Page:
From hiring experts to damage awards, in his post below, Mr. Fox shares some very useful tips from his years of copyright litigation experience.  For a personalized consultation, contact the Law Offices of Gerard Fox and also check out his Fox's Litigation Strategies Blog.

1.      In my opinion the Federal District Courts have been improperly applying a quantitative and not qualitative copyright analysis in music and film cases. This means that they take the totality of your copyrighted work which you claim has been infringed, and hold it up against the totality of the infringing work and actively look for dissimilarities.  This is incorrect under the law because in truth a song often includes many small, integrated and unique copyrightable works. Unfortunately, because the courts are taking this approach, it is much harder to win a copyright case in district court.  I tried one of the last published wins where I represented an artist claiming a part of their song was infringed. See Three Boys Music (Ronald Isley) v. Michael Bolton.  It’s not common.
2.     You will need to hire a musicologist up front.  If you want to have any chance of negotiating an early settlement or defeating an early motion for summary judgment (see below), you will need to retain an accomplished and respected musicologist. First, you should secure their independent opinion as a consultant, then if their opinion is one you respect and one that supports your contentions you should retain them as a formal expert.  Good musicologists, who are respected by defense counsel and the court, will usually ask for an up front retainer of no less than $5,000 or $10,000. Keep in mind that this retainer is not a cap of their total billings.  If the case proceeds through to depositions, summary judgment and trial, the musicologist would likely charge you upwards of $25,000. 
3.     Another consideration is that the defendants will most assuredly make an early motion for summary judgment wherein they will argue that the infringed elements of your song are common and not unique, and that the two musical works are not substantially similar.  They may make other arguments that are common to these type cases, but these are the two most likely arguments.  In making these arguments, they will put forth cases that move away from the proper application of Copyright law to a quantitative analysis of the works.  It is imperative that you retain attorneys who have a deep and up to date understanding of the case law, legislative history and this process to have any chance of defeating this type of motion.  This is no area for a general practitioner.  Defeating this summary judgment motion is essential, because if you do, which is rare in these cases, you will have all the leverage, as the defendants would be left to face a public jury trial.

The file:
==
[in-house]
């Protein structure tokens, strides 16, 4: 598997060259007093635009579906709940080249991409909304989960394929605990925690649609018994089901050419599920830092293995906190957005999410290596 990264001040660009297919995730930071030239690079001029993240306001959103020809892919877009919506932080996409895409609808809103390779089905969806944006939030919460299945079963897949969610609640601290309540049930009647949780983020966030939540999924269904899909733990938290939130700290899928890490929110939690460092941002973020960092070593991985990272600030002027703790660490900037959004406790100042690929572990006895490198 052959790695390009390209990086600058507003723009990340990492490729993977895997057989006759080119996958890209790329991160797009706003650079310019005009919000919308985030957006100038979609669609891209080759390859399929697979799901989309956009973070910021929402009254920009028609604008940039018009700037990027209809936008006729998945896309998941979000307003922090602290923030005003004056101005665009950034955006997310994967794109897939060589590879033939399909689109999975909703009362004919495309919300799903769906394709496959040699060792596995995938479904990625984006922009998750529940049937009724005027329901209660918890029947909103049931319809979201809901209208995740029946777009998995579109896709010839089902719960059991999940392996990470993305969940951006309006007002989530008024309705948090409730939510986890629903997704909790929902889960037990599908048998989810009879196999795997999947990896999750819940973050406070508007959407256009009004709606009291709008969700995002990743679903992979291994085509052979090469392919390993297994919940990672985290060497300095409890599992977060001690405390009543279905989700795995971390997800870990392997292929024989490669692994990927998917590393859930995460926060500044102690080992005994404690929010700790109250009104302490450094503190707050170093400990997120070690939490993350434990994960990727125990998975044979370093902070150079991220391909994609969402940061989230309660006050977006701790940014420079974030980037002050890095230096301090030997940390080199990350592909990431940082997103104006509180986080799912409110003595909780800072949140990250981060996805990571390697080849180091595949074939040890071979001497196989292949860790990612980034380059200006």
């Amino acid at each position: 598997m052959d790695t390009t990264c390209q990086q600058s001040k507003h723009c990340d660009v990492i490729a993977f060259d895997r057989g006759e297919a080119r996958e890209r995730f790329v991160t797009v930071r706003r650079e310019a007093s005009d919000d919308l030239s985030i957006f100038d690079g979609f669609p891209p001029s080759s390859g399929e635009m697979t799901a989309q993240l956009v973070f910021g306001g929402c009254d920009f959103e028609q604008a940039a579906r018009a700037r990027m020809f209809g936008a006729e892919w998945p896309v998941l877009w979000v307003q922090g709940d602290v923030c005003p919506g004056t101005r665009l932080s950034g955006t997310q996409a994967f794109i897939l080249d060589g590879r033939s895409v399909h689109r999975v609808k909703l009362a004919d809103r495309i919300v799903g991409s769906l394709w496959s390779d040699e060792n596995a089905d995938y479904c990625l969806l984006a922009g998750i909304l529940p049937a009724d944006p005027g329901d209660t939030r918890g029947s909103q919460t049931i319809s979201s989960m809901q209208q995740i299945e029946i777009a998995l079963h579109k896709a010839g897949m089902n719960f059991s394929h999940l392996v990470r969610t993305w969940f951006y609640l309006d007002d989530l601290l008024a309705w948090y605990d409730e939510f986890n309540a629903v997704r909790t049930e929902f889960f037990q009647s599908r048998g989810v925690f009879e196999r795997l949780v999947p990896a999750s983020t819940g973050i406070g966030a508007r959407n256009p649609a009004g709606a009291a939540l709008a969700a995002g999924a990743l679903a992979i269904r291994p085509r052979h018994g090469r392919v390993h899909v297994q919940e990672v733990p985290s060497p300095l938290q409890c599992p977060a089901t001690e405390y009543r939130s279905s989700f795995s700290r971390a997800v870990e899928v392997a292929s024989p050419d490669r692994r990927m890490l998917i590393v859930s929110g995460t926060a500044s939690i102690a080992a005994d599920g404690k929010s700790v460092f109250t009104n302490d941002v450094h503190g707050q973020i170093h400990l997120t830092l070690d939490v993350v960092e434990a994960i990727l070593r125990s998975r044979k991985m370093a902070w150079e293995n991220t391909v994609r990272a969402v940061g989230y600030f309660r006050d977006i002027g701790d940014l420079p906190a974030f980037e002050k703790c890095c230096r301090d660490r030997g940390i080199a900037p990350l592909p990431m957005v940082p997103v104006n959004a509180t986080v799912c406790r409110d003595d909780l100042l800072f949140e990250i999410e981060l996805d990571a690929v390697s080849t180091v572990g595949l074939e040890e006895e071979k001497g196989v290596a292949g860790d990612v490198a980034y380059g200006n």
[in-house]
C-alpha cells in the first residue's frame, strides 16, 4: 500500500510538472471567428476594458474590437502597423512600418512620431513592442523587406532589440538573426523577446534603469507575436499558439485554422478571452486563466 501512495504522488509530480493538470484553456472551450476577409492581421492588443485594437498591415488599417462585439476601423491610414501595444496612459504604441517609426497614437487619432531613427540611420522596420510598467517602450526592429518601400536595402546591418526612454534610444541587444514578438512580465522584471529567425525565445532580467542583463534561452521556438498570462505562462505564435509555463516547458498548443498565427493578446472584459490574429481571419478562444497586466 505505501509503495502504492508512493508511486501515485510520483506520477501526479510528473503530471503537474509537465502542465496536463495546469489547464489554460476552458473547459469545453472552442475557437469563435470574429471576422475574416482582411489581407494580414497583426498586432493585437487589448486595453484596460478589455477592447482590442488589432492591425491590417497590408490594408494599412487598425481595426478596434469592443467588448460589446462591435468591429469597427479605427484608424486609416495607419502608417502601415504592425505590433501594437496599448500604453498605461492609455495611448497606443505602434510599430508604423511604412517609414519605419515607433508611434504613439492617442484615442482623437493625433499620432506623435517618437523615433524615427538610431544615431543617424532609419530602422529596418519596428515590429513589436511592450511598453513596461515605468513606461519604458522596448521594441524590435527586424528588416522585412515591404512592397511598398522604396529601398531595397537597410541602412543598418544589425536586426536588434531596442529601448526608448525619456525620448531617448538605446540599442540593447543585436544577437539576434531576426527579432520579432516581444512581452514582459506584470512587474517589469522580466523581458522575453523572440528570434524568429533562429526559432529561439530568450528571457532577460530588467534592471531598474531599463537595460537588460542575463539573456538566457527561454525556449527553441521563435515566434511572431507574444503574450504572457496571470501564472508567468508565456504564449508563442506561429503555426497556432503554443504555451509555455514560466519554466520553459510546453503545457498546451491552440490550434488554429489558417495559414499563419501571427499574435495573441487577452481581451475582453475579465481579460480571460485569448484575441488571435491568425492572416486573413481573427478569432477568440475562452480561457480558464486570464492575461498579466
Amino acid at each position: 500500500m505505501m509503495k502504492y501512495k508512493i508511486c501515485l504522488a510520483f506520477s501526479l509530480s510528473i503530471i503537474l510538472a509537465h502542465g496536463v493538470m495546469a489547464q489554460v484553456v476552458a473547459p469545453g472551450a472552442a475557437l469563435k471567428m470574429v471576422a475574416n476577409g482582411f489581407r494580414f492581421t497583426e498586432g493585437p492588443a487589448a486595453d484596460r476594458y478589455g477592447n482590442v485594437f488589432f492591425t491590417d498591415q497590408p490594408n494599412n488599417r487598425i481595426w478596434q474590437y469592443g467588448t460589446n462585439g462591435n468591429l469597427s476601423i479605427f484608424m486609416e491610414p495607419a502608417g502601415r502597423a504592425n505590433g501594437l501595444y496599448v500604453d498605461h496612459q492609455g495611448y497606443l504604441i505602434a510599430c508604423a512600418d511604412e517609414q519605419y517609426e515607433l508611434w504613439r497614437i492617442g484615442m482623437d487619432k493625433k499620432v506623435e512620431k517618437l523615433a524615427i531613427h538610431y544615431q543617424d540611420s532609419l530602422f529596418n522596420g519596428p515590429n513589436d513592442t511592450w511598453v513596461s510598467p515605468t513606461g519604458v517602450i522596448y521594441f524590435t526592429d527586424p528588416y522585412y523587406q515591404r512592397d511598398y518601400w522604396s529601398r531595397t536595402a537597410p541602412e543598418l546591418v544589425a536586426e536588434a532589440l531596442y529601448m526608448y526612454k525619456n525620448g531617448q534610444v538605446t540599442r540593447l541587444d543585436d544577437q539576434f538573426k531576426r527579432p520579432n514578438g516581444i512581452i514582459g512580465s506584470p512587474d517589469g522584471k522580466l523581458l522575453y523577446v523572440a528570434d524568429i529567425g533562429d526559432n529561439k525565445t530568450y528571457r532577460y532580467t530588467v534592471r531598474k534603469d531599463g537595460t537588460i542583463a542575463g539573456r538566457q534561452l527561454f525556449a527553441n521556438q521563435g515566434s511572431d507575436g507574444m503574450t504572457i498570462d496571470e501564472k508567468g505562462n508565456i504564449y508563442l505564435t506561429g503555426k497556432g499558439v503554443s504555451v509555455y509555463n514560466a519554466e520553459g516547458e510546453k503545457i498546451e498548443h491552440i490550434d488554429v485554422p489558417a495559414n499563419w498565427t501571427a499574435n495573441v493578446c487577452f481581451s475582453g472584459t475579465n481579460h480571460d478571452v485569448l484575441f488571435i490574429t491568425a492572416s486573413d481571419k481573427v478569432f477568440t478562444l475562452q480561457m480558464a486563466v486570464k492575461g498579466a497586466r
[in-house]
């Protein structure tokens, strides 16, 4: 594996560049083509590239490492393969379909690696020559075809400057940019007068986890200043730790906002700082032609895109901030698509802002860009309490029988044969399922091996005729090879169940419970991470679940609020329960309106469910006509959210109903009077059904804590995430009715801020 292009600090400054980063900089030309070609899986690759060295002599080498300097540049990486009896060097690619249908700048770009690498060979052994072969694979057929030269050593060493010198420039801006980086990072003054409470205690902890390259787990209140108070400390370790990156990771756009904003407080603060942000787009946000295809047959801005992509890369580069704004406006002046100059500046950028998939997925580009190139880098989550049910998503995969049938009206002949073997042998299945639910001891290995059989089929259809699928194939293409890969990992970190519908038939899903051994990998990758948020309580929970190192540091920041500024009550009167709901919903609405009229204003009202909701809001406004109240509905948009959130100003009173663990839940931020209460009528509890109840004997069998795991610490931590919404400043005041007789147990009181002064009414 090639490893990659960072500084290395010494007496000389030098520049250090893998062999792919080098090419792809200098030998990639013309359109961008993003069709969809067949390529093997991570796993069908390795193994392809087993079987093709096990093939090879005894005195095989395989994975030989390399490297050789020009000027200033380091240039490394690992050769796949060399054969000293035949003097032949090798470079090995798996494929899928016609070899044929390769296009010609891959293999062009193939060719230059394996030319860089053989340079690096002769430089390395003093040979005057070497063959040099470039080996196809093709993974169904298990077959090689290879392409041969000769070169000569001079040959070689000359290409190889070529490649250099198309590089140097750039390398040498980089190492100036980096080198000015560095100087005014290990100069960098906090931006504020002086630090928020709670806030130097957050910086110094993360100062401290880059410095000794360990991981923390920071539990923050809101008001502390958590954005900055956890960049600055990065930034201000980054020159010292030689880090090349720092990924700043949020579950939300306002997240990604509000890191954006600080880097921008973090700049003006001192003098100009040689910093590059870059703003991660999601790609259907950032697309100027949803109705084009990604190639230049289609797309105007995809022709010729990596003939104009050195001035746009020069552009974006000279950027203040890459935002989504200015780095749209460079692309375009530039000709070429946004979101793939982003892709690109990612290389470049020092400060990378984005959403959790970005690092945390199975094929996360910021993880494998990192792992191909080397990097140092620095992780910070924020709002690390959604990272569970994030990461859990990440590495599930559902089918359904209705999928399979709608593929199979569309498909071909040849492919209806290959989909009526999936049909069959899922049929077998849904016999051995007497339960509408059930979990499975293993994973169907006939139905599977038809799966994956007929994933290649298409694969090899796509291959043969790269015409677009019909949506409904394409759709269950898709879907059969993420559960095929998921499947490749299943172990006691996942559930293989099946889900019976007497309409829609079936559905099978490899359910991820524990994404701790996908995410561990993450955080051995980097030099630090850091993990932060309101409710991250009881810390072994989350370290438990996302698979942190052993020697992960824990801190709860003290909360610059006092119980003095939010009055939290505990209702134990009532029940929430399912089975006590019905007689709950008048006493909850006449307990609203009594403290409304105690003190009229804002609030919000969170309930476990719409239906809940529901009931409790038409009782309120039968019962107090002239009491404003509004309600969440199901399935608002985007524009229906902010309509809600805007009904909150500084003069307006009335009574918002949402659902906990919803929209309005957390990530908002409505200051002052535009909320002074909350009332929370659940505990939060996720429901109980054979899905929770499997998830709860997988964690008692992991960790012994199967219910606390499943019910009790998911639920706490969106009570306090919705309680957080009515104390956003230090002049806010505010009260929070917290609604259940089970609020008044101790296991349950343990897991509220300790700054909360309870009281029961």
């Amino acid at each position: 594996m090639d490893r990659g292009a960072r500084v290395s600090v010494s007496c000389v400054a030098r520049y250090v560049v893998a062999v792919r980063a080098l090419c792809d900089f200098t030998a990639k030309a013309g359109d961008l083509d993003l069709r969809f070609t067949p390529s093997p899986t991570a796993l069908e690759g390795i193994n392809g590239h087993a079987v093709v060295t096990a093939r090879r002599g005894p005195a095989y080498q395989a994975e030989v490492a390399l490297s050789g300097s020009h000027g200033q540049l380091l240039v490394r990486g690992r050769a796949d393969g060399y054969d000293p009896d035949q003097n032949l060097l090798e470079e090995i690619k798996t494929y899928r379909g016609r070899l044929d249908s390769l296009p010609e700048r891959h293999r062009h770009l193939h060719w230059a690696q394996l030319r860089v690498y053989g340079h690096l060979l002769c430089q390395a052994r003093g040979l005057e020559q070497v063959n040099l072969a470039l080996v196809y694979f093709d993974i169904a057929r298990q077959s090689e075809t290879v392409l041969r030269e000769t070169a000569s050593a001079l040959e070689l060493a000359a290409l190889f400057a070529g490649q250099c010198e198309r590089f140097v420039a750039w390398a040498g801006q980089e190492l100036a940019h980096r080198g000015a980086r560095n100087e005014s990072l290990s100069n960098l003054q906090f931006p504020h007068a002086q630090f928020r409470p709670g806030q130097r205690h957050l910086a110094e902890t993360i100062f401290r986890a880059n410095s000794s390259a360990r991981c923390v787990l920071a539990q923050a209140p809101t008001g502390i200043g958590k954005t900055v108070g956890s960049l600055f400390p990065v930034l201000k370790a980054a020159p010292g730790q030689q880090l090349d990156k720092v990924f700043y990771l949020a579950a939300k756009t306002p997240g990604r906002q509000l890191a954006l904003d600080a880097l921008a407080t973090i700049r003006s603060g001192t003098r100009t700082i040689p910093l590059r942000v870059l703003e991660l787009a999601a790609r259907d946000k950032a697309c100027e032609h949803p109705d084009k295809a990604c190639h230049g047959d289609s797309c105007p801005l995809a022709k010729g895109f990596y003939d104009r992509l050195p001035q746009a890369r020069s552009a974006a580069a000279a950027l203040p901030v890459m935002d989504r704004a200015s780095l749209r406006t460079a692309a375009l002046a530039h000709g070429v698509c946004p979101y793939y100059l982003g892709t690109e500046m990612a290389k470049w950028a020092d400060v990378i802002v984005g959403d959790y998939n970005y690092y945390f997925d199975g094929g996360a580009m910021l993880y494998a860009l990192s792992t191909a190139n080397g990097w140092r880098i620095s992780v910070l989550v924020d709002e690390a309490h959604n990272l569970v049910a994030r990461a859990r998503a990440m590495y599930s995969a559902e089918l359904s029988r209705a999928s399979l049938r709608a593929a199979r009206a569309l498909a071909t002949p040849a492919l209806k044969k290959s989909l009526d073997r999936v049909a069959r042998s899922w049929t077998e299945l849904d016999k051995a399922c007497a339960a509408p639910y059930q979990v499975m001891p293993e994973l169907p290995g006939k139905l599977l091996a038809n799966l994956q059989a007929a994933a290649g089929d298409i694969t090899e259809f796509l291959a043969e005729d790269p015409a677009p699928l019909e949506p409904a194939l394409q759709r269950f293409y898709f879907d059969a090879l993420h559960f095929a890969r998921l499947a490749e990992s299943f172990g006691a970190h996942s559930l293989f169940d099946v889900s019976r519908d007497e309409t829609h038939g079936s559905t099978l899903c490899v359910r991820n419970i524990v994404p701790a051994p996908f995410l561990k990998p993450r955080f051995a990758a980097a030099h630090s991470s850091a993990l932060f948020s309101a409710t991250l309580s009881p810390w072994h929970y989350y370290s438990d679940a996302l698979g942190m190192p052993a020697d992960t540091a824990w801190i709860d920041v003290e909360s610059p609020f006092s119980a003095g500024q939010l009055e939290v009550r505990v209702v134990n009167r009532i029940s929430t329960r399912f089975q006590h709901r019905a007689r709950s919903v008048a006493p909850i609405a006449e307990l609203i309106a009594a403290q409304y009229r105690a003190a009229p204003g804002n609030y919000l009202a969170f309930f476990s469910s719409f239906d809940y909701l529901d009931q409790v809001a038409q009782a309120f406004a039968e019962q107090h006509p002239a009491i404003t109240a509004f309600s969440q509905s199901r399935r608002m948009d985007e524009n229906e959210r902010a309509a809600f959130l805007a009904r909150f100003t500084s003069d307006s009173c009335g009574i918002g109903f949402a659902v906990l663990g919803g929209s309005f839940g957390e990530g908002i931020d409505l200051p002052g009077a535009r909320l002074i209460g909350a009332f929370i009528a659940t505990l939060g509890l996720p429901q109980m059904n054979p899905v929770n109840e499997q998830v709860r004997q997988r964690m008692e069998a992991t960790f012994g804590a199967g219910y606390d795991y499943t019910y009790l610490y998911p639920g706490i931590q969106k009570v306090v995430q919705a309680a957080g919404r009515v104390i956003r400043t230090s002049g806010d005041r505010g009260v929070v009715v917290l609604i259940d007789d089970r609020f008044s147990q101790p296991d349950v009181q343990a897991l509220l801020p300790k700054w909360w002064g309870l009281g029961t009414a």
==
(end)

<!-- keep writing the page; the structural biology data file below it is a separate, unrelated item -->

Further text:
4.     The prevailing party may be awarded their attorney’s fees under Copyright law.  Under 17 U.S.C. § 505 “the court may also award reasonable attorney’s fees to the prevailing party” in a copyright infringement case.  This is a huge issue to consider if you are the artist because if you lose, you could be ordered to pay hundreds of thousands of dollars of defense fees.  Now, awarding attorney’s fees and costs is discretionary with the district court judge, and many of these judges will NOT award the defendants their fees even if they win, on account of their very human concern about the financial devastation such an award would cause the artist, but this is a risk.
5.     Finally, when it comes to estimating your damages, you will not be awarded all of the infringing defendants’ net profits from the infringing distribution and use of the song, but an apportioned amount.  17 U.S.C. § 504(b) provides that the defendants are entitled to prove that certain elements of the profits are “attributable to factors other than the copyrighted work.” See Mackie v. Rieser, 296 F.3d 909, 915–16 (9th Cir.2002) (In the Ninth Circuit, on a claim to recover profits that are attributable to the copyright infringement, a plaintiff must show that the infringement itself, that is, the use of the plaintiff's work, was causally linked to the gross revenue claimed.).  This means that the defendants will argue that their notoriety, other songs on an album, the marketing behind them and their songs, the market that pre-exited for their music and other non-infringing parts of the song at issue were responsible for most of the profits earned, and that you should only be awarded a small apportioned amount of the net profits.  Of course, most defendants are not truthful about their actual net profits and will try to hide the true amount of their profits. To combat this it is important that you hire a forensic accountant who is knowledgeable about the music industry, such as Green Hasson Janks, to figure out the actual net profits, and then use your musicologist and maybe another music industry expert to argue that the piece of music stolen from you drove the sales and as a result defendants’ profits.
# # #

Gerard ("Gerry") Fox graduated from Georgetown Law School, magna cum laude, and earned an accounting degree from the University of Richmond. Mr. Fox acted as lead trial counsel for clients such as Vivendi, Clear Channel and Dow Chemical.

Gerry started his career at Covington & Burling, followed by Kaye, Scholer, before forming Fox & Spillane, where Mr. Fox honed his trial skills for twelve years. Four years ago, Gerry began the Law Offices of Gerard Fox.

Gerry handles General Business Litigation, Contract Litigation and Intellectual Property Litigation across the entertainment industry and beyond.

Gerry is admitted to practice in Maryland, Washington, D.C., California, has served as a media commentator, and wrote the book “Sue the Bastards.”